Just how good were the Quakers on Saturday? BartTorvik.com, a KenPom competitor, assigns every team in Division I a game score of 0-100 for each game it plays. Think of the number as the probability a team will win through its performance on a given night.
Penn finished with a final game score of 97.
It’s all happy Quakeaways today after the Red and Blue pulled off their biggest Ivy weekend sweep in some time:
Penn took a huge step towards securing a berth in Ivy Madness on Saturday with a nearly wire-to-wire 80-72 win over Harvard in Cambridge, Mass.
Though the Quakers (14-11, 6-4 Ivy) led the game for 38:59, there were some nervous moments in the second half, as careless turnovers and a scoring drought that spanned 5:51 of game time let the Crimson (12-12, 3-7) close their deficit to as little as three points with 3:37 to go.
Penn only made one field goal in the game’s final 10 minutes — a corner three from sophomore guard George Smith — and relied on 20-23 free throw shooting in the final 3:18 to keep Harvard at bay. Smith hit five three throws in that span, as did senior swingman Lucas Monroe.
The Red and Blue pretty much stuck the dagger in Harvard’s playoff hopes with the victory; Harvard now sits alone in seventh place in the Ivy standings, three full games out of playoff position.
Meanwhile, Penn sits just a game out of first place in the league and controls its own destiny for at least a share of the Ivy crown.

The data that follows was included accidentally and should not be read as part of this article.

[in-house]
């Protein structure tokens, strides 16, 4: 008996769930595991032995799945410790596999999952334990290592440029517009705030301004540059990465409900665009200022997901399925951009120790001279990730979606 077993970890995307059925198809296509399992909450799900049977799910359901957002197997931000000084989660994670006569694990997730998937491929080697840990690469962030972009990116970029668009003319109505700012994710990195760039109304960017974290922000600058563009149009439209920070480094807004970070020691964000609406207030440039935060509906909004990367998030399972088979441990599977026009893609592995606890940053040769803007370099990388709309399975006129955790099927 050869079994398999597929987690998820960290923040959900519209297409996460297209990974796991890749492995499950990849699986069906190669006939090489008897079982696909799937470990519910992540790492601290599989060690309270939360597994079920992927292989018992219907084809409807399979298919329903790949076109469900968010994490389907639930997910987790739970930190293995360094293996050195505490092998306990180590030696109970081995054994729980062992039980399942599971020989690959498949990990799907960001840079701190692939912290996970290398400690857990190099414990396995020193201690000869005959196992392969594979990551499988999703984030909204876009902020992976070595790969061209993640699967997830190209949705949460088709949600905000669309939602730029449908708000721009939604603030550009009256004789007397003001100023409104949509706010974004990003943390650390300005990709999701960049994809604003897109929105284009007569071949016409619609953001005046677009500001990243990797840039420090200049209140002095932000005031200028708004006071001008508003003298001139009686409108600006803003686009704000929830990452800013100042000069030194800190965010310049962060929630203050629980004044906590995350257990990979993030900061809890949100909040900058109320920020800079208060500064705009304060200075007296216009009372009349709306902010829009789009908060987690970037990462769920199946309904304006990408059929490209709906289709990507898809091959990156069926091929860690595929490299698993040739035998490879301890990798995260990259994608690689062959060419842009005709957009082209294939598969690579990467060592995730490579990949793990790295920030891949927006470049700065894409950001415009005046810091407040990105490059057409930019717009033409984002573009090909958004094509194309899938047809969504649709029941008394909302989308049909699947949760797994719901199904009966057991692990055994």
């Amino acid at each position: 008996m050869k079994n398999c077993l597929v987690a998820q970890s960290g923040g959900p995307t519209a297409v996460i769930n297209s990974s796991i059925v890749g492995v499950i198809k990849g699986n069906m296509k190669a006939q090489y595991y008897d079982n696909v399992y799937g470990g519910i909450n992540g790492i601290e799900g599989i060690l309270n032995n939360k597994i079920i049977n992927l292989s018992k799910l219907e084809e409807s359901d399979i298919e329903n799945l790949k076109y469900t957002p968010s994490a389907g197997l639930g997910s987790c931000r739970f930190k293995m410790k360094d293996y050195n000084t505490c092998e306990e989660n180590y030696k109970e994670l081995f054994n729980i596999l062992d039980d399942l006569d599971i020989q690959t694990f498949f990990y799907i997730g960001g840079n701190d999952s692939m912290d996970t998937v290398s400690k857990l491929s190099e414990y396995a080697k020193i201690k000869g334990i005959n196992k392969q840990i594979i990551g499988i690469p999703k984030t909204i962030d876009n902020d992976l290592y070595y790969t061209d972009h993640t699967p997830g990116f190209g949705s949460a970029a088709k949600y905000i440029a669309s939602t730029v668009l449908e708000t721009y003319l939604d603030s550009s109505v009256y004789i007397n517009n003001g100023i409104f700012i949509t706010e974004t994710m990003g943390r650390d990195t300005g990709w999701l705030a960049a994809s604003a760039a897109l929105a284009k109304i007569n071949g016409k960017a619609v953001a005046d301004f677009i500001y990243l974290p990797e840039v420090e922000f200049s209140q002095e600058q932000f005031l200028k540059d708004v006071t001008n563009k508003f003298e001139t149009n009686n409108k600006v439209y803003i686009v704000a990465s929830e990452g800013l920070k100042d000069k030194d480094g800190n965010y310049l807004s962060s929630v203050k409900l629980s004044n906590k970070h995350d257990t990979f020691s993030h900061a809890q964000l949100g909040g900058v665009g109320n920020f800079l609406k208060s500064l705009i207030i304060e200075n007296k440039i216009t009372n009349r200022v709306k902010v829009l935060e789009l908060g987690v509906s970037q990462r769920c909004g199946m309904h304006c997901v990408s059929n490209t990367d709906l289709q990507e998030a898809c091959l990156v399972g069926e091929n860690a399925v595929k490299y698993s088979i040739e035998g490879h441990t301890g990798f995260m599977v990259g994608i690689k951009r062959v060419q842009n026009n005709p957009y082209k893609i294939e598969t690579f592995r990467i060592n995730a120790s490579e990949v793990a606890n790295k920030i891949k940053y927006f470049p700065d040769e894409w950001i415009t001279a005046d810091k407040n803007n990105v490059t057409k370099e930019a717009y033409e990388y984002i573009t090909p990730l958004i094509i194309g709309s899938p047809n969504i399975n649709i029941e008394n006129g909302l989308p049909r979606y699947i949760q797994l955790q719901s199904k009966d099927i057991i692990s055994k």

That tantalizing possibility is one of many things Penn fans can chew over from an uplifting win, such as the fact that …
PHILADELPHIA — Penn men’s basketball picked up a potentially season-saving win in style on Saturday at the Palestra, dominating Harvard, 83-68.
The Quakers (11-11, 3-4 Ivy) never trailed en route to their third straight win over the Crimson (12-9, 3-4). They scored 1.19 points per possession, according to KenPom. That marked Penn’s most efficient offensive performance so far in Ivy play.
Junior Jordan Dingle once again dominated Harvard. With Crimson star Noah Kirkwood no longer around to defend Dingle, the guard established his shot early on with a quick eight points in the game’s first five minutes. Dingle finished with 27 points on the afternoon on 18 shots and earned his third straight ‘game MVP’ designation from KenPom.
Dingle’s excellence set the Quakers up to run perhaps their most aesthetically pleasing offensive game plan of the season, one of many happy Quakeaways on the day.
Penn squandered a golden opportunity to gain position in the race for Ivy Madness on Saturday after another brutal second-half offensive performance led to a 70-63 loss at Yale.
The Quakers (9-11, 2-4 Ivy) lost despite a 27-point performance from superstar Jordan Dingle in which the guard hit six three-pointers. After a nice hook shot from Penn sophomore forward Nick Spinoso tied the game at 49 coming out of the under-12 media timeout in the second half, the Red and Blue promptly committed turnovers on their next seven offensive possessions over nearly four minutes of game time.